Presentation on theme: "BLACK HISTORY 2006 DEARLY DEPARTED. LOU RAWLS Johnnie Cochran (Born 1937) Best known for his defense of O.J. Simpson, Johnnie Cochran also represented."— Presentation transcript:
Johnnie Cochran (Born 1937) Best known for his defense of O.J. Simpson, Johnnie Cochran also represented clients like Reginald Denny, Patrick Dorsimond and Amadou Diallo in high profile cases. Cochran began his career as a public attorney and later moved into private practice. (AP)
Shirley Horn (Born 1934) Shirley Horn, a talented jazz singer and pianist, was born in Washington, D.C., where she began playing the piano at age four. The musician, admired by jazz lovers around the world, is known for the "timeless sound" of her music. (Getty)
Ossie Davis (Born 1917) Actor, activist and film director Ossie Davis acted in more than 50 film, beginning in the 1950s. With his wife of 57 years, Ruby Dee, he collaborated on artistic and social justice projects. (AP)
C. Delores Tucker (Born 1927) C. Delores Tucker became the first black secretary of state of the Commonwealth of Pennsylvania. A life of activism followed. She was the founder of the National Congress of Black Women and became an outspoken opponent of gangsta rap. (AP)
John H. Johnson (Born 1918) Civil rights champion and founder of Johnson Publishing Company, the publishers of Ebony and Jet magazines, John H. Johnson moved from a childhood of poverty in Arkansas to become one of the most succesful businessmen in America. (AP)
Constance Baker Motley (Born 1921) Appointed to a seat in the Southern District of New York in 1966 by President Lyndon B. Johnson, she became the first African American woman to serve in the federal judiciary. After graduation from Columbia Law School in 1946, she went to work at the NAACP Legal Defense Fund. (AP)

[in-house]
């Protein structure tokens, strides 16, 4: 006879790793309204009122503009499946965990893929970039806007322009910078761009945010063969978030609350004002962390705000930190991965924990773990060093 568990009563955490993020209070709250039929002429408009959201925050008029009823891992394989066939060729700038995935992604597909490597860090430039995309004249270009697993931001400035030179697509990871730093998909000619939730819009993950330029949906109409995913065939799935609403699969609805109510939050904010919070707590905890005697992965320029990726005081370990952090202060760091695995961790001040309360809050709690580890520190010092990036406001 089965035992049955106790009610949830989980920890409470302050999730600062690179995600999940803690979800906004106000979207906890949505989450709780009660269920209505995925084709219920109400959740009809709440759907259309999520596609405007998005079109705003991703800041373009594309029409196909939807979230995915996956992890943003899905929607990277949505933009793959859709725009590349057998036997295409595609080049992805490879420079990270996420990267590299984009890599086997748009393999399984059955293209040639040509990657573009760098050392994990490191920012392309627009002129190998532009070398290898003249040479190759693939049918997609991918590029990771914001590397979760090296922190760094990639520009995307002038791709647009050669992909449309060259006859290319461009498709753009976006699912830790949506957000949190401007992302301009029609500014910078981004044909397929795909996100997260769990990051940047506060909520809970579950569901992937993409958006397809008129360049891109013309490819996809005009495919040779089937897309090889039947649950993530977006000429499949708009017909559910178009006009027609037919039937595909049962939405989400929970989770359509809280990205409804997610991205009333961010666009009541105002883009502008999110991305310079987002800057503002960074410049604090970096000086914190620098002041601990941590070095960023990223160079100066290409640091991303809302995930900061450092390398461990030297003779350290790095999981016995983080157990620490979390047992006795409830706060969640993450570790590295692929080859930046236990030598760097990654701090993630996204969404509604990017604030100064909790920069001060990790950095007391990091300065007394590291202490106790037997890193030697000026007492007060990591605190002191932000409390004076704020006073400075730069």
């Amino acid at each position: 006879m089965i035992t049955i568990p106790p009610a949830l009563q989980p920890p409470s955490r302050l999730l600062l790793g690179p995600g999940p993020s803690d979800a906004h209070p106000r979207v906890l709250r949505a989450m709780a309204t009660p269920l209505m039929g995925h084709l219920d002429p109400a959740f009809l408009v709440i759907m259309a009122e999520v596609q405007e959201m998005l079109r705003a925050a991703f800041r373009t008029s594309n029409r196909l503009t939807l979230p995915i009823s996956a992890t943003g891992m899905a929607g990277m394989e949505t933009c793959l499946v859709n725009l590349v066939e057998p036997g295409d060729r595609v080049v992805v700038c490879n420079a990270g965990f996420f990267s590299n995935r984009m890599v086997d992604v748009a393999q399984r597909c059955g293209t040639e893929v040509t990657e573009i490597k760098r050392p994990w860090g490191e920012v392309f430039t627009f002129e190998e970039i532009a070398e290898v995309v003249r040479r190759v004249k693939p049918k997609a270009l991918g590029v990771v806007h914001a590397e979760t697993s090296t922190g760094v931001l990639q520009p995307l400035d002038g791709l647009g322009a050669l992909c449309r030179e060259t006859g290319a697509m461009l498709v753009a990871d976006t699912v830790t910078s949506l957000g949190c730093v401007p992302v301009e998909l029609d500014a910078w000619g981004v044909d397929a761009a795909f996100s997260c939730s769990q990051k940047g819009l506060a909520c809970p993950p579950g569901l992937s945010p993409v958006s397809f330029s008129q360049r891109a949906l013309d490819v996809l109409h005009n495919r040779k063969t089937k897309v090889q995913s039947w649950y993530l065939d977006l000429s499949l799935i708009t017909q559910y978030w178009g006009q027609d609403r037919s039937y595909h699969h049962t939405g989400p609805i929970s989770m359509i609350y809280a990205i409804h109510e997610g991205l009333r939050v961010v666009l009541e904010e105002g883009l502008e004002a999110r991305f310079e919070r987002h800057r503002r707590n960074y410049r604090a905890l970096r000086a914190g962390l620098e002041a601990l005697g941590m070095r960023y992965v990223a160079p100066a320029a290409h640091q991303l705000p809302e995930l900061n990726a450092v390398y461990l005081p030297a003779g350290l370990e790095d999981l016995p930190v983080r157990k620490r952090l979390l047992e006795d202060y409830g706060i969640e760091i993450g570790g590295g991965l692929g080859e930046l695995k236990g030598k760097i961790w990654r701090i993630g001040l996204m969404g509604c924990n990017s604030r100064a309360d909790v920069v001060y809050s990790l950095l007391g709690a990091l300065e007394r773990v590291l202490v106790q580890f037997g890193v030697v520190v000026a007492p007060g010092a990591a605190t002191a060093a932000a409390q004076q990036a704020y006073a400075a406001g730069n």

Nipsey Russell (Born 1934) Quiet and reserved, comedian Nipsey Russell was best known for his role as the Tin Man in the movie musical 'The Wiz.' However, he had an extensive list of TV credits that went back to 'The Ed Sullivan Show' in the 1950s. (AP)
Shirley Chisholm (Born 1934) Shirley Chisholm was the first African American woman elected to congress. Born to Caribbean parents, Chisholm, who began her political career in Brooklyn, was also the first black woman to run for president.
August Wilson (Born 1945) Pulitzer Prize-winning playwright August Wilson wrote a celebrated 10-cycle series of plays that chronicled the experience of African Americans in the 20th century. Several of his works were featured on Broadway.
Richard Pryor (Born 1940) A comedic genius, Richard Pryor was one of the most influential American comedians. He made a name for himself with provocative, raunchy skits, expressing, among other day-to-day Americanisms, the pains and pleasures of being black.
Luther Vandross (Born 1951) R&B crooner Luther Vandross mesmerized fans with his melismatic ballads and colorful personality. He left us with a collection of cherished hit songs. (Redferns
Clarence 'Big House' Gaines (Born 1923) Clarence 'Big House' Gaines enjoyed the most successful career of any coach at a historically black college, compiling a 828-447 record in 47 years. The Winston Salem State University legend inspired thousands of students. (AP)
A Montgomery Sheriff's Department booking photo of Mrs. Parks. She was arrested for refusing to give up her seat on a city bus to a white man.